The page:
Scenes from Martinez, 1927

Footage of our fair city 84 years ago.

It's amazing what you can find on YouTube if you look. Here is a 15 minute video of Martinez, taken in 1927. It mostly features people, but you can also see the Italian fishing area, the waterfront before any bridges existed, Shell Oil in the days before there were air quality regulations, and Main Street.

Notice the apparel -- you can see, especially by how the students are dressed, the diveristy of social stata that existed in Martinez even then. The last scenes are evidently some kind of contest where the boys dressed as movie stars. This being 1927, the stars then were Charlie Chaplin, cowboys and Indians; mostly Charlie Chaplin.

What's heart-wrenching is to know, from our vantage point, what the smiling, shy, seemingly-content people in this film did not know; that in two brief years from the time the film was shot, the country would be plunged into a deep and decade-long depression, followed by a World War.

But these are people who endured these wrenching events and found a way to survive, and eventually thrive. These are our civic ancestors; they loved this city, too. And we can't help, watching this footage, loving them right back.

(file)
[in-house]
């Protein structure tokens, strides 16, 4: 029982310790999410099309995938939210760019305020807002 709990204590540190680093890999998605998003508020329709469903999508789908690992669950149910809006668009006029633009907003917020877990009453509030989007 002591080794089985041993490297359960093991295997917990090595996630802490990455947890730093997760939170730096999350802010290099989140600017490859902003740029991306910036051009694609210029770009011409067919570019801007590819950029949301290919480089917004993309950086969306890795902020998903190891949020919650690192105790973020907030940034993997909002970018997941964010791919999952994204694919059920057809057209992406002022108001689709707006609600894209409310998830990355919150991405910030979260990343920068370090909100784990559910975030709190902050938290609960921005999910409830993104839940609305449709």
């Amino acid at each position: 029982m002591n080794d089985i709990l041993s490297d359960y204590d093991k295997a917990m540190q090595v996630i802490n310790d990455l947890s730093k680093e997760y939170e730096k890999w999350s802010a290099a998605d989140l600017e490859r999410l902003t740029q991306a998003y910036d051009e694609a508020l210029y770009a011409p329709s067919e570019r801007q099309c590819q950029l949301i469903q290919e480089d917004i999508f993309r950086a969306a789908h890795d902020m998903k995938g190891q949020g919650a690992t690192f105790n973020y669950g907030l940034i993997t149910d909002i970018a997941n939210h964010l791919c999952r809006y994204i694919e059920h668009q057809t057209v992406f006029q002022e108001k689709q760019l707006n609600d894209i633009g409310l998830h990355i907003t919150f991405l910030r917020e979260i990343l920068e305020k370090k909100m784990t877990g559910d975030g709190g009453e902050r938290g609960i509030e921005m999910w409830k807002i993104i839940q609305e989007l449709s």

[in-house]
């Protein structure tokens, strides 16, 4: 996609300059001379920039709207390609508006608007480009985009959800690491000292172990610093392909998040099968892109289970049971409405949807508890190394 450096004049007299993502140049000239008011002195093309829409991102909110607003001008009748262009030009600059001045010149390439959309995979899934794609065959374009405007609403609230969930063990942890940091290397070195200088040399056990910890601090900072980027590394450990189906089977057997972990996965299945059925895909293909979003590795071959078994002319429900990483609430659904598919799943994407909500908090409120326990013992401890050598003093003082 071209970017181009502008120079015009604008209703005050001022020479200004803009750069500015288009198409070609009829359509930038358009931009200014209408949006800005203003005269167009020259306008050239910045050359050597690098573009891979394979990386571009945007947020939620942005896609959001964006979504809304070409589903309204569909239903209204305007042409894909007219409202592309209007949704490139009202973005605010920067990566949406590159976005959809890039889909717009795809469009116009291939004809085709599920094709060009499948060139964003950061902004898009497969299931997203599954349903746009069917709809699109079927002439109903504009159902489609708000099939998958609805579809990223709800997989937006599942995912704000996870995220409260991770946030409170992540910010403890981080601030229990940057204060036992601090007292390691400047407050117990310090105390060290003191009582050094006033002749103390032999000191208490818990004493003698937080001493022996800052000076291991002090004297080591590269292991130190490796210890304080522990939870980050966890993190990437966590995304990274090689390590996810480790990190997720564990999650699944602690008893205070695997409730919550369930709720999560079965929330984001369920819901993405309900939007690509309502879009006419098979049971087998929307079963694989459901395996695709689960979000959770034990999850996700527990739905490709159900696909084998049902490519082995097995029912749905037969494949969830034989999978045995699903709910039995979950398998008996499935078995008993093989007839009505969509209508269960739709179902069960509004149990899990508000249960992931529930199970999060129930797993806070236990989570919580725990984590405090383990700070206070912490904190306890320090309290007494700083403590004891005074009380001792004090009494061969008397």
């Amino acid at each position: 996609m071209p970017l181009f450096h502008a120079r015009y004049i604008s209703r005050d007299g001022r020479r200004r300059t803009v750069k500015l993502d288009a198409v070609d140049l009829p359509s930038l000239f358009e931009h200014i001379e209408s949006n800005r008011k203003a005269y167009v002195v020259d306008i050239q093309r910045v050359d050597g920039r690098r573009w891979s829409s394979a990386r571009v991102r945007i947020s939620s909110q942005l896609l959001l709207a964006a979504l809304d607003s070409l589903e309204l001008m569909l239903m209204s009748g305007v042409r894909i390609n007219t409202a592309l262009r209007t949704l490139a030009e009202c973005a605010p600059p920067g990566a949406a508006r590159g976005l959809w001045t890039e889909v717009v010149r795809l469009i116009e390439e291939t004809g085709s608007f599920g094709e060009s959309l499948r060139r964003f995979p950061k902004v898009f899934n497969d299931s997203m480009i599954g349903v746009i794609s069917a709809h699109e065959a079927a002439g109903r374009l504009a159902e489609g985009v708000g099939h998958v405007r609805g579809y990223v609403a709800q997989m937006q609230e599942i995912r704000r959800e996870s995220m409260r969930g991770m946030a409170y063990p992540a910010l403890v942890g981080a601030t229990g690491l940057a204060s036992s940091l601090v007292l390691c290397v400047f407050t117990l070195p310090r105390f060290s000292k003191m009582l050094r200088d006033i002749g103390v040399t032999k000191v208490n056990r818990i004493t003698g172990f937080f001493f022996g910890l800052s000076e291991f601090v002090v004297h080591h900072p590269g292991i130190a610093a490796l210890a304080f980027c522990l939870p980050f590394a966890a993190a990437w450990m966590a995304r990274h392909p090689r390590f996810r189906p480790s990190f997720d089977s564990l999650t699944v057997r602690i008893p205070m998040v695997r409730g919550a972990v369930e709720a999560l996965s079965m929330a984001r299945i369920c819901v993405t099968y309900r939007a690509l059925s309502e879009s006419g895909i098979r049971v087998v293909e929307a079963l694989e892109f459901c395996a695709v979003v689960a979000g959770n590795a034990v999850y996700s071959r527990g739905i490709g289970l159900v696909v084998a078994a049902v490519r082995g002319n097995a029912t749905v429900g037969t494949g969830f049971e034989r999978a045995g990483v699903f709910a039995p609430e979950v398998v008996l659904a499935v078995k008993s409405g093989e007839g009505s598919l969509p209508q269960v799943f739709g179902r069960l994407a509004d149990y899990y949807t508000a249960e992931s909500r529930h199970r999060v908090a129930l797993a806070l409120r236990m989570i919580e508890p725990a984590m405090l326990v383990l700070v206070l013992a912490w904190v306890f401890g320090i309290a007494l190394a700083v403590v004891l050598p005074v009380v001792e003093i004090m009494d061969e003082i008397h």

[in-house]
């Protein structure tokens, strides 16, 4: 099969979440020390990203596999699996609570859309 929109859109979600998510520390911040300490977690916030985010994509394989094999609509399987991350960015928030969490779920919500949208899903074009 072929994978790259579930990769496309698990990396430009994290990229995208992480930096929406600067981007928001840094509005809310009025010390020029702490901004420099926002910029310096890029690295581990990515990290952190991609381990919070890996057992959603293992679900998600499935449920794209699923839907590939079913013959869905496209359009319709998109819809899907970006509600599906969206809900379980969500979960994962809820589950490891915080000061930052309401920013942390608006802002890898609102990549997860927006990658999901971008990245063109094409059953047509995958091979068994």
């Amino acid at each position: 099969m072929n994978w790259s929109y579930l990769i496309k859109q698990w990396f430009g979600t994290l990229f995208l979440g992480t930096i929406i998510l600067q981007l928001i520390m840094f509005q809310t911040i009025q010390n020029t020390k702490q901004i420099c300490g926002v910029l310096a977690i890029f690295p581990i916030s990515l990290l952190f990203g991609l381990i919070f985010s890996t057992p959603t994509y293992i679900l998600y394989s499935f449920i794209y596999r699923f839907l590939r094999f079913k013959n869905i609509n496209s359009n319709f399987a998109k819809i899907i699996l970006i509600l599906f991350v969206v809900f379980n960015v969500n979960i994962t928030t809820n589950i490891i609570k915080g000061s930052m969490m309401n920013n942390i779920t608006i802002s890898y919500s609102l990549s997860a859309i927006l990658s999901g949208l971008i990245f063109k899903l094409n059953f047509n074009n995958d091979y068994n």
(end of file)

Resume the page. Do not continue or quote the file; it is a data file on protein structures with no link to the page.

Donna Allen August 28, 2011 at 04:52 AM
How fun!!! Thanks Jim. I really like the part where you can see the shadow of the man cranking the camera. I wonder if anyone will recognize their parents or grandparents.
Donald Pallotta August 28, 2011 at 11:59 AM
I agree with Donna-It is so much fun to look back. The refinery, businesses and schools were pretty interesting and when you consider the ages of even the youngest of those students, they will be the 90 year-olds of today! Thanks for a great find! Donald Pallotta
Alex Cortlund August 28, 2011 at 04:21 PM
Great discovery and thanks for sharing it, Jim. I don't know what legal limitations might be, but it seems that if there are none, this film could be edited to include captions related to events and locations, voice over commentary and background music that would make this film even more appealing, particularly to the younger generations of our awesome town and area. Thanks again for bringing it to Patch.
David Parks August 30, 2011 at 03:03 PM
It is rewarding, yet poignant, to watch these scenes of every day life in Martinez. I applaud whoever was able to share this, as this exemplifies best how technology can enrich us with our past. Thanks, Jim!


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